THE INFLUENCE OF URBAN FORM AT DIFFERENT GEOGRAPHICAL SCALES ON TRAVEL BEHAVIOR; EVIDENCE FROM U.S. CITIES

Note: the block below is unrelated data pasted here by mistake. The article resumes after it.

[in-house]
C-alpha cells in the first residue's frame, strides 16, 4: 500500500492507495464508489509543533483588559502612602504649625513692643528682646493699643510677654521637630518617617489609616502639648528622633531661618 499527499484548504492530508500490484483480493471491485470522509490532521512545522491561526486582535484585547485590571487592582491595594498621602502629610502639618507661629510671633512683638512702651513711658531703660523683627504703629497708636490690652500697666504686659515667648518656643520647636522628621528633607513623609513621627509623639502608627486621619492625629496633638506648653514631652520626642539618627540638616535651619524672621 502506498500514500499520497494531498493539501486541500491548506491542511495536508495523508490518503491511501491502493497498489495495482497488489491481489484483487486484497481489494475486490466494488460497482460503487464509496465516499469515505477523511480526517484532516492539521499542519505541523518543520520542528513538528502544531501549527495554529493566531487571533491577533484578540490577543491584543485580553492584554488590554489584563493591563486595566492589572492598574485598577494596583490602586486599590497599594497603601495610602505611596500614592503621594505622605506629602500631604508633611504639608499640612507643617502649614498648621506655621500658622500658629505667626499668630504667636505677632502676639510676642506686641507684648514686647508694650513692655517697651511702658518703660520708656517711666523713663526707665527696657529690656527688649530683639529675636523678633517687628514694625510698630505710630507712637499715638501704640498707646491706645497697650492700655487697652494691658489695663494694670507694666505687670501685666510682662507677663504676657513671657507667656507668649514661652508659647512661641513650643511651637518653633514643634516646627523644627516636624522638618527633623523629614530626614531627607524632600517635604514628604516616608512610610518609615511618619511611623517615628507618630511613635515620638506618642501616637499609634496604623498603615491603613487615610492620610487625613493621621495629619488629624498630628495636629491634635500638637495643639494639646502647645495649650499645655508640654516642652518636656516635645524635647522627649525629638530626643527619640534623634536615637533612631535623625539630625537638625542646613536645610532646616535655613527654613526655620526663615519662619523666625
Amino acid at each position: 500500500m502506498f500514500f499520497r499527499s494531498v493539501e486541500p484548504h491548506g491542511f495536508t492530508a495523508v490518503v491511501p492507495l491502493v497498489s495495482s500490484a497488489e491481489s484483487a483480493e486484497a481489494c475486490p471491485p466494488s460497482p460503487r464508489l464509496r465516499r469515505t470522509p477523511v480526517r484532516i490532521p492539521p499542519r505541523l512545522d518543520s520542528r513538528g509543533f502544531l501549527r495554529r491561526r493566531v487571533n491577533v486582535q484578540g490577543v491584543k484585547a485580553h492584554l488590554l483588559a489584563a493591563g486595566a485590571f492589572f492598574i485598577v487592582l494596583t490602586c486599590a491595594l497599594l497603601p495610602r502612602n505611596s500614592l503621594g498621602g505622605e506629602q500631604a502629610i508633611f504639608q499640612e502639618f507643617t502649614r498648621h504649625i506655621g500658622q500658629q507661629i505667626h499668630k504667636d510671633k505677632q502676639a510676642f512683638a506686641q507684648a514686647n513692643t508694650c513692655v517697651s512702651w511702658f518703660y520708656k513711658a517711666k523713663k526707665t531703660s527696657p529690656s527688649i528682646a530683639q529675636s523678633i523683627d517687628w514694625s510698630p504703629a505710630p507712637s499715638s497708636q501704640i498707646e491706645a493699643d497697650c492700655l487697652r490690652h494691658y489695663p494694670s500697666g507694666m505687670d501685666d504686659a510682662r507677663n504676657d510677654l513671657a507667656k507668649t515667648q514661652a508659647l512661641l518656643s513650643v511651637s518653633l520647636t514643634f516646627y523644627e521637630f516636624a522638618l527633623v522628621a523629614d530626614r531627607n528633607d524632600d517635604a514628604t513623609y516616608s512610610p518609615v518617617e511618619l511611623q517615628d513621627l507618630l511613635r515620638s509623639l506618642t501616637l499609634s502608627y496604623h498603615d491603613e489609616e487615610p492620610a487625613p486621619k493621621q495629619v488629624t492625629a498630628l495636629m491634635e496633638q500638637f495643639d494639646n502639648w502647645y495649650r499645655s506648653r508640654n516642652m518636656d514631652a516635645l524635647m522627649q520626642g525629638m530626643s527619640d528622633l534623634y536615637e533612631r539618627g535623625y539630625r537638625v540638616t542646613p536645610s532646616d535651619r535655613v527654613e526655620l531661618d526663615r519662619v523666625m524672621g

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Suburban lifestyle is popular among American families, although it has been criticized for encouraging automobile use through longer commutes, causing heavy traffic congestion, and destroying open spaces (Handy, 2005). It is a serious concern that people living in low-density suburban areas suffer from high automobile dependency and lower rates of daily physical activity, both of which result in social, environmental and health-related costs. In response to such concerns, researchers have investigated the inter-relationships between urban land-use pattern and travel behavior within the last few decades and suggested that land-use planning can play a significant role in changing travel behavior in the long-term. However, debates regarding the magnitude and efficiency of the effects of land-use on travel patterns have been contentious over the years. Changes in built-environment patterns is potentially considered a long-term panacea for automobile dependency and traffic congestion, despite some researchers arguing that the effects of land-use on travel behavior are minor, if any. It is still not clear why the estimated impact is different in urban areas and how effective a proposed land-use change/policy is in changing certain travel behavior. This knowledge gap has made it difficult for decision-makers to evaluate land-use plans and policies. In addition, little is known about the influence of the large-scale built environment. In the present dissertation, advanced spatial-statistical tools have been employed to better understand and analyze these impacts at different scales, along with analyzing transit-oriented development policy at both small and large scales. The objective of this research is to: (1) develop scalable and consistent measures of the overall physical form of metropolitan areas; (2) re-examine the effects of built-environment factors at different hierarchical scales on travel behavior, and, in particular, on vehicle miles traveled (VMT) and car ownership; and (3) investigate the effects of transit-oriented development on travel behavior. The findings show that changes in built-environment at both local and regional levels could be very influential in changing travel behavior. Specifically, the promotion of compact, mixed-use built environment with well-connected street networks reduces VMT and car ownership, resulting in less traffic congestion, air pollution, and energy consumption.